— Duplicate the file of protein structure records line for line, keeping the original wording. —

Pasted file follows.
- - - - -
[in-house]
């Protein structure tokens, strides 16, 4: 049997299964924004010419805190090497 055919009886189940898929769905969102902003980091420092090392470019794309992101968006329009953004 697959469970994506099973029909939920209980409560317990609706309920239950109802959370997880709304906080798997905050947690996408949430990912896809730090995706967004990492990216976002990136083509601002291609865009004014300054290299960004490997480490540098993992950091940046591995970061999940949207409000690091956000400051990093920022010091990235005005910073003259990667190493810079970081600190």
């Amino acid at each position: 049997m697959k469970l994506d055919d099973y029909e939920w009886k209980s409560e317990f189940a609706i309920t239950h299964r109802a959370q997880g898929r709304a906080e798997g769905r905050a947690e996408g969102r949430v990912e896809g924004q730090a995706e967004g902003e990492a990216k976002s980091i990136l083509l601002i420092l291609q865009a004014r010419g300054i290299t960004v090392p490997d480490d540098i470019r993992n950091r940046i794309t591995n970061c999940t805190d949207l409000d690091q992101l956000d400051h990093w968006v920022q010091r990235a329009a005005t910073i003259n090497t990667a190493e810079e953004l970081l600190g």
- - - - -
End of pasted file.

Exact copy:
[in-house]
């Protein structure tokens, strides 16, 4: 049997299964924004010419805190090497 055919009886189940898929769905969102902003980091420092090392470019794309992101968006329009953004 697959469970994506099973029909939920209980409560317990609706309920239950109802959370997880709304906080798997905050947690996408949430990912896809730090995706967004990492990216976002990136083509601002291609865009004014300054290299960004490997480490540098993992950091940046591995970061999940949207409000690091956000400051990093920022010091990235005005910073003259990667190493810079970081600190």
């Amino acid at each position: 049997m697959k469970l994506d055919d099973y029909e939920w009886k209980s409560e317990f189940a609706i309920t239950h299964r109802a959370q997880g898929r709304a906080e798997g769905r905050a947690e996408g969102r949430v990912e896809g924004q730090a995706e967004g902003e990492a990216k976002s980091i990136l083509l601002i420092l291609q865009a004014r010419g300054i290299t960004v090392p490997d480490d540098i470019r993992n950091r940046i794309t591995n970061c999940t805190d949207l409000d690091q992101l956000d400051h990093w968006v920022q010091r990235a329009a005005t910073i003259n090497t990667a190493e810079e953004l970081l600190g």